Traditional concepts of leadership are fast becoming out-moded in today’s complex world. In diverse global environments, where technology is breaking down barriers and revolutionizing the way we work, a new breed of leader is needed.
If organizations are to be able to innovate at speed and keep ahead of the competition, they need leaders who accept that they cannot possibly know all the answers themselves. Succeeding against a backdrop of economic uncertainty, where customer expectations are greater than ever before, calls for humility, empathy and a high level of self-awareness.
The most successful leaders of the future will be those who embrace diversity, encourage collaboration and actively seek challenge and feedback in their attempts to gather ideas and perspectives from all corners of the business.
New-style inclusive leaders also need to be skilled at building teams where people feel accepted, heard and confident that their contributions are valued – and as a result are prepared to go the extra mile.
So what do you need to do personally as a leader to move towards a more inclusive approach? Here are five questions to consider:
Are you getting the balance right?
Being an inclusive leader means getting the balance right between providing a clear vision and strategic direction – whilst also being receptive and actively seeking the contributions of others. It’s about providing the framework, clarifying boundaries and setting expectations, while also listening to others perspectives, supporting their needs and involving them in decisions. Inclusive leaders do not abdicate accountability and responsibility; rather they have a good sense of when to step out to make space for others to interact, and when to step back in again to ensure things stay on track.
Are you genuinely receptive to new ideas?
How do you react when people challenge the status quo or come up with new ideas? Are you genuinely curious about what employees have to say and enthusiastic about exploring the potential of out-of-the-box thinking? Or do you listen politely and make the right noises, without any real intention of exploring their ideas further? Hold up a mirror and ask yourself whether you are genuinely welcoming when people push the boundaries or whether you may be sub-consciously giving out ‘do not trespass’ messages and trying to hang on to complete control.
Are you creating a ‘speak up’ culture or a ‘shut up’ culture?
Recent research from Ashridge (Being Silenced and Silencing Others: Developing the capacity to speak truth to power), has found that managers often inadvertently create cultures of silence within their teams. They fail to recognise that truth and power are inextricably linked and that no matter how approachable they try to be, employees will always monitor what they say and only disclose what they think is ‘safe’ or politically acceptable.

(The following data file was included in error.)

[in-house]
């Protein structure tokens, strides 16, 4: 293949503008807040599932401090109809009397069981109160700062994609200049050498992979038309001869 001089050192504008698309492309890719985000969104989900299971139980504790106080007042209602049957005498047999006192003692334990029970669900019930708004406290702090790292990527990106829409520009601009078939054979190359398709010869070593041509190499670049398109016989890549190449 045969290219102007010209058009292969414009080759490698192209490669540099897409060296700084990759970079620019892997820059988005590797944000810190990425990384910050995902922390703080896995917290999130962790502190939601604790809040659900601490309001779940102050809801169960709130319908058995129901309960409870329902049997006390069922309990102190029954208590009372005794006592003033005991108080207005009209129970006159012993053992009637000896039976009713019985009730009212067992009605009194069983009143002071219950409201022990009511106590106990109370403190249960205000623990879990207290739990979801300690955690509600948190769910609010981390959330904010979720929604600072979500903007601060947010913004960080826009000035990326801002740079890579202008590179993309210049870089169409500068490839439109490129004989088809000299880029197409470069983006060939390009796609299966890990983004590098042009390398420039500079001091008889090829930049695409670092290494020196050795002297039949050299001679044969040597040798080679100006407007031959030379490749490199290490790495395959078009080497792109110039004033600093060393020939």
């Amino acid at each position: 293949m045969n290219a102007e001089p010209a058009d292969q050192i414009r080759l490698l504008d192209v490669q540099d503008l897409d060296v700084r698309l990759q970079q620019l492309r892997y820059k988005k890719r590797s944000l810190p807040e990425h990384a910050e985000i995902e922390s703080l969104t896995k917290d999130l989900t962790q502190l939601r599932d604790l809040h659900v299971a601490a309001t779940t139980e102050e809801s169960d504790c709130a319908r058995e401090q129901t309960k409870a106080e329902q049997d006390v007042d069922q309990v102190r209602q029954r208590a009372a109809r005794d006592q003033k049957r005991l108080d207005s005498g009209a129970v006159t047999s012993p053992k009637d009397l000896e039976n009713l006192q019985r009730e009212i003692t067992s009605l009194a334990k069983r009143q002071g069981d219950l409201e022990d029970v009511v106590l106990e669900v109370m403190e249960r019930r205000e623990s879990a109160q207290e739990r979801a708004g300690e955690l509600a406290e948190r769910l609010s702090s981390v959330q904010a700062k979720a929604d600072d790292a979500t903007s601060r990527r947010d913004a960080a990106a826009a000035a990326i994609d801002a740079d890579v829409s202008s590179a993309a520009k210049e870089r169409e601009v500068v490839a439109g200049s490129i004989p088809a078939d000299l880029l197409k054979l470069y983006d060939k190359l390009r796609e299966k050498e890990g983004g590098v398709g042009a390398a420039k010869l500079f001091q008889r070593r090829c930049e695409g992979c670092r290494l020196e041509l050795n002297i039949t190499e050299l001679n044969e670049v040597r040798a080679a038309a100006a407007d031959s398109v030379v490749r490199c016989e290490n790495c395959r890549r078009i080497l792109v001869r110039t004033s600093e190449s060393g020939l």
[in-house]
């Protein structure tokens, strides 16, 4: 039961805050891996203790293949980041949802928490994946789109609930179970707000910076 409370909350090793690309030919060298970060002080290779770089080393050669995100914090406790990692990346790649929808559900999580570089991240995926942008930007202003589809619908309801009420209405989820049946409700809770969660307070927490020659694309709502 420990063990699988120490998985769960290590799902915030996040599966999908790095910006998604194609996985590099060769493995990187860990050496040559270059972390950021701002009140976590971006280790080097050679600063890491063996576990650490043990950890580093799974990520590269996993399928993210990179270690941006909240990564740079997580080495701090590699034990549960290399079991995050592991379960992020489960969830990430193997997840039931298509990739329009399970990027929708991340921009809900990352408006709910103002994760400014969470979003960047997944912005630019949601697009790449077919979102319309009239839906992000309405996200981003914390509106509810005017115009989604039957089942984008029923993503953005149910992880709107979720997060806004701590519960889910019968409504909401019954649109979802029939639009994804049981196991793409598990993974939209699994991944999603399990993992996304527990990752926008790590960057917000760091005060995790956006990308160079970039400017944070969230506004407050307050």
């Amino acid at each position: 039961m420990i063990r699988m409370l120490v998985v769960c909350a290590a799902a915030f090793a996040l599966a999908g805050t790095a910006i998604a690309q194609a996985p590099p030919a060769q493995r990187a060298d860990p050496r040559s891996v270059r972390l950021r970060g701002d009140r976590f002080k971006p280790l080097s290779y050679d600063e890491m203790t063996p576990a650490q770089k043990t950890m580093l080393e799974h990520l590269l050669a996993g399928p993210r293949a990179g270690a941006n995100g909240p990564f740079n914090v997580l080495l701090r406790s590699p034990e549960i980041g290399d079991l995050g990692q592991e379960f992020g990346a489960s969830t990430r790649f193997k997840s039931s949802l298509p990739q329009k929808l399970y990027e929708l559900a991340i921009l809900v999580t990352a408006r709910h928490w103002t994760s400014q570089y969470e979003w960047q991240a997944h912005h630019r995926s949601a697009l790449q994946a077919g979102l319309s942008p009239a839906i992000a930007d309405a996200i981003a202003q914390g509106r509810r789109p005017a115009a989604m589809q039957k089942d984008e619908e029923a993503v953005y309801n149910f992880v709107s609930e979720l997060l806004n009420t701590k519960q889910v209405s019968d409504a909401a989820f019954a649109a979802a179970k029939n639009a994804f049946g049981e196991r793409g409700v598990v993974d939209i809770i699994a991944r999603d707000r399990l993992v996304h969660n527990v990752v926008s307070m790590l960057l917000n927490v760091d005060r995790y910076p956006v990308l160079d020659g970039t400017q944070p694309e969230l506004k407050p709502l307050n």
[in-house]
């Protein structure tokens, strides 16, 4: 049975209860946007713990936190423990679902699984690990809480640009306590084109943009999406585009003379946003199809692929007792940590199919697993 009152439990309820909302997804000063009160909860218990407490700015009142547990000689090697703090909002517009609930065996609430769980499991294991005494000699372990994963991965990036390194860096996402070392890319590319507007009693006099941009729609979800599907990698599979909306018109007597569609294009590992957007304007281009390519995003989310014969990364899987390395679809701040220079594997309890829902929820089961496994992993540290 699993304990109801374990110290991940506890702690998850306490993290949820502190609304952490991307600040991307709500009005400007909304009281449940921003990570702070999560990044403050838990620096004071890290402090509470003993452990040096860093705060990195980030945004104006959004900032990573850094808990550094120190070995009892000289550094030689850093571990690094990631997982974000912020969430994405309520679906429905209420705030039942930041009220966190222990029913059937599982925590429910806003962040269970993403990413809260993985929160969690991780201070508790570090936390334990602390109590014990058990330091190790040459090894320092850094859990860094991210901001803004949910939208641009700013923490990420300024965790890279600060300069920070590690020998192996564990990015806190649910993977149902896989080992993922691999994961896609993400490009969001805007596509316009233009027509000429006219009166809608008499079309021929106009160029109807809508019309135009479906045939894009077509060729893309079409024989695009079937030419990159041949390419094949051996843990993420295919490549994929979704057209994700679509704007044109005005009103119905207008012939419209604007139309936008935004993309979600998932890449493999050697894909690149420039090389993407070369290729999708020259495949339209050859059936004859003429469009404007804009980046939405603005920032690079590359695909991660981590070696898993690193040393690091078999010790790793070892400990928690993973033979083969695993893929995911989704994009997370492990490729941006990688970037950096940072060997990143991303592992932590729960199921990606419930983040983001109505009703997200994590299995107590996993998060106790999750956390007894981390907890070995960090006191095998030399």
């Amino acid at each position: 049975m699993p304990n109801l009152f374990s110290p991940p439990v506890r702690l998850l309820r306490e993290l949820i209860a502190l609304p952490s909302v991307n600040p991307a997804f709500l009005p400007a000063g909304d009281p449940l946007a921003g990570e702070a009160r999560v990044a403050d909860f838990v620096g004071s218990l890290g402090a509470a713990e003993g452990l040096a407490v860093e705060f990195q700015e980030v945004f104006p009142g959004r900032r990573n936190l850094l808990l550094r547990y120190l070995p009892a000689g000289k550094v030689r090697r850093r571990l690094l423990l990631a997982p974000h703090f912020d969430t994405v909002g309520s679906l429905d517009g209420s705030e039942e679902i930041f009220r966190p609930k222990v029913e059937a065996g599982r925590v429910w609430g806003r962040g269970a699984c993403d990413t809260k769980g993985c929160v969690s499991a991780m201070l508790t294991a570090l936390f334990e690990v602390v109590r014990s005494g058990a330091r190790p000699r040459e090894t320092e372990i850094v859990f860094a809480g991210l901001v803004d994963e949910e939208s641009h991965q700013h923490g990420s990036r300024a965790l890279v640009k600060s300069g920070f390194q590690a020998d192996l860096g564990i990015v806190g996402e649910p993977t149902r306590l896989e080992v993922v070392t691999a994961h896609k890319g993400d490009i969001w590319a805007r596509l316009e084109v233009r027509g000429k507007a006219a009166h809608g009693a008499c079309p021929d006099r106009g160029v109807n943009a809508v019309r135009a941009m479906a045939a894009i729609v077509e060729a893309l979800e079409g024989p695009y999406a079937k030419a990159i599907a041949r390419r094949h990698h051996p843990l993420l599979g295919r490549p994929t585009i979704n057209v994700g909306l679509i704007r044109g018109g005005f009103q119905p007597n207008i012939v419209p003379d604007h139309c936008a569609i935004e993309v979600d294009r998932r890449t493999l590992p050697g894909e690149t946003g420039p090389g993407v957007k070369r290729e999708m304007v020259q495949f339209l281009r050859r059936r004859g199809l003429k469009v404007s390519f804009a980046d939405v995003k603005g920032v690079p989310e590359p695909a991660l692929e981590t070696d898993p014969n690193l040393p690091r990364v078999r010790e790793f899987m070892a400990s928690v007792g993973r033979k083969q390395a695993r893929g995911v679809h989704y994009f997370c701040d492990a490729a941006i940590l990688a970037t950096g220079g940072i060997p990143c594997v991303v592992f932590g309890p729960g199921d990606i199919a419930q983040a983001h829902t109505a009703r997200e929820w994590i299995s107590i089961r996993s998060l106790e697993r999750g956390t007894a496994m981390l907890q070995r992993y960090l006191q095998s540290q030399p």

Becoming an inclusive leader means developing an understanding of just how ‘scary’ you may be to people less senior than you. It’s about understanding how the subtle signals you give out on a daily basis could be encouraging people to keep their great ideas to themselves – and finding ways to facilitate open and honest dialogue so that everyone’s voice gets heard.
Are you utilising the talents of your whole team?
Thanks to demographic and legislative changes, coupled with a highly mobile global population, organizations now have access to a more diverse talent pool than ever before. Managers are increasingly being faced with the challenge of managing three, possibly four-generation teams, for example, as Gen Z begin to enter the workplace and older employees extend their working lives beyond conventional retirement age.
Inclusive leaders recognise that all employees, regardless of age or background, have a valuable contribution to make. They are skilled at acknowledging and exploiting the diversity of experience and perspective that their people bring and at facilitating a working environment where respect for others is paramount and diversity of thought is embraced and encouraged.
Is your culture truly inclusive?
Building a truly inclusive culture means being aware of your unconscious biases and the way you ‘label’ people. We may believe we are being inclusive, but if we are honest with ourselves, we all have our ‘little list’ of the people whose voices we want to hear and can be subconsciously hanging onto out-dated stereotypes of how people are and what they may be capable of achieving. Inclusive leaders are aware of the dangers of ‘group think’ and are comfortable recruiting (and promoting) people who are not in their own image. They are skilled at building ‘safe’ cultures where individual’s strengths and differences are celebrated and the type of healthy conflict, which leads to ground-breaking thinking, is encouraged.
Dr Megan Reitz
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